PubMed ID
7849274 View in PubMed
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[Age-related changes in inotropic effects of noradrenaline and acetylcholine on the myocardium of guinea pigs]

https://arctichealth.org/en/permalink/ahliterature11882
Source
Fiziol Zh. 1992 May-Jun;38(3):11-8
Publication Type
Article
Author
S H Kaz'min
S B Dudka
Source
Fiziol Zh. 1992 May-Jun;38(3):11-8
Language
Ukrainian
Publication Type
Article
Keywords
Acetylcholine - pharmacology
Aging - physiology
Animals
Atrial Function
Comparative Study
Culture Media
Depression, Chemical
English Abstract
Guinea Pigs
Heart Atria - drug effects
Heart Ventricles - drug effects - physiology
In Vitro
Models, Cardiovascular
Myocardial Contraction - drug effects - physiology
Norepinephrine - pharmacology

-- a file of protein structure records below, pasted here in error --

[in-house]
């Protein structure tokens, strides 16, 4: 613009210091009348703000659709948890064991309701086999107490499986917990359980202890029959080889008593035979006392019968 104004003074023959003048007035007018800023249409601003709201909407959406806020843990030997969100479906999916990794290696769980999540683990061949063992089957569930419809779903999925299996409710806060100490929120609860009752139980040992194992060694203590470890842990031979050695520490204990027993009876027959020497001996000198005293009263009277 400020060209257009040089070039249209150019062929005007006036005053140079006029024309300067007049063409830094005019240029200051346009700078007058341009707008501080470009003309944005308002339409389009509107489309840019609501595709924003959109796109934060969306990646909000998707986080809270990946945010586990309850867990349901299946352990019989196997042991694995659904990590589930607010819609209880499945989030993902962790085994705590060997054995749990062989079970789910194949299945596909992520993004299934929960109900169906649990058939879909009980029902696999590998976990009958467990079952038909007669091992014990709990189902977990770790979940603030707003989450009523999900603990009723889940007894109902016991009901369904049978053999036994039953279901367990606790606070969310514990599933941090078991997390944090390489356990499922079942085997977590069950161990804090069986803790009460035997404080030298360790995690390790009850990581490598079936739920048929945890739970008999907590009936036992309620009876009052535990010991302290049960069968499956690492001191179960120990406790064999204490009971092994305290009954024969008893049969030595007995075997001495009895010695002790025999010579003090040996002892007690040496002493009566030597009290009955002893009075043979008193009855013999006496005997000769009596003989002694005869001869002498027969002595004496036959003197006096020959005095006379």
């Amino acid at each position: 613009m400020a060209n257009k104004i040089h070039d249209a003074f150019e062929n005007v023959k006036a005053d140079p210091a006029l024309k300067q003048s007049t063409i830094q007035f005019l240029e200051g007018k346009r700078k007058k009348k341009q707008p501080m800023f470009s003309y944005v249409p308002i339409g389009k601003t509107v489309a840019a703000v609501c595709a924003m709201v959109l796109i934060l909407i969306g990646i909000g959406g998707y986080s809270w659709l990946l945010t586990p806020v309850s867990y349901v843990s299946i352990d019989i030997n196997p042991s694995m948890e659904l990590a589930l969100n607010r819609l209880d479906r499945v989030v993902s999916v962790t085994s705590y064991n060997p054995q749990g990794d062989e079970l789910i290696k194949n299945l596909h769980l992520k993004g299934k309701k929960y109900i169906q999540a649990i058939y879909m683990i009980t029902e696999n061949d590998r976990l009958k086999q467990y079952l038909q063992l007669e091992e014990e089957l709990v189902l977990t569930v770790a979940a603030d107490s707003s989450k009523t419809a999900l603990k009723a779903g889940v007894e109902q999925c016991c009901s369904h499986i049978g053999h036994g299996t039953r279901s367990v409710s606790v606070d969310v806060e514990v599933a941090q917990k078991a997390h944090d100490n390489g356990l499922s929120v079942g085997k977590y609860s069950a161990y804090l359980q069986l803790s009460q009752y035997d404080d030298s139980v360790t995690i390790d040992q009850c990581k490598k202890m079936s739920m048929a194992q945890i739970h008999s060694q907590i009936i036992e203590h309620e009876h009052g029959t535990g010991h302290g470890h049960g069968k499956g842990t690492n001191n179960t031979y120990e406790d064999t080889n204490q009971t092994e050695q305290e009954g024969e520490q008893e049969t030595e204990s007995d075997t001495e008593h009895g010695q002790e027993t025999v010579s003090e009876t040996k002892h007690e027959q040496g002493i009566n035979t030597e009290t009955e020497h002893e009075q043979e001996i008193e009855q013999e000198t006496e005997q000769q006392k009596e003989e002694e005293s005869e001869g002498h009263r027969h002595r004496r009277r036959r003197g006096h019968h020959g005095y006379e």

Papillary Muscles - drug effects - physiology
Abstract
The inotropic effects of noradrenaline (10(-7)-10(-5) M) and acetylcholine (10(-8)-10(-6) M) were studied in experiments carried out on preparations of the right atria and on papillary muscles of the right ventricle in adult (4-5 months) and old (18-24 months) guinea pigs. An age-related decrease in inotropic noradrenaline effects and the displacement of dose-effect relationships to the right was revealed. Similar changes of the dose-related effects of acetylcholine superfused against the background of noradrenaline action were observed. The direct inotropic action of the acetylcholine did not change with ageing. A lack of the essential atrial-ventricular differences in age-related changes in myocardial reactivity is apparently very significant for support of effective functional coupling of cardiac chambers in ageing.
PubMed ID
1499755 View in PubMed
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137 records – page 1 of 14.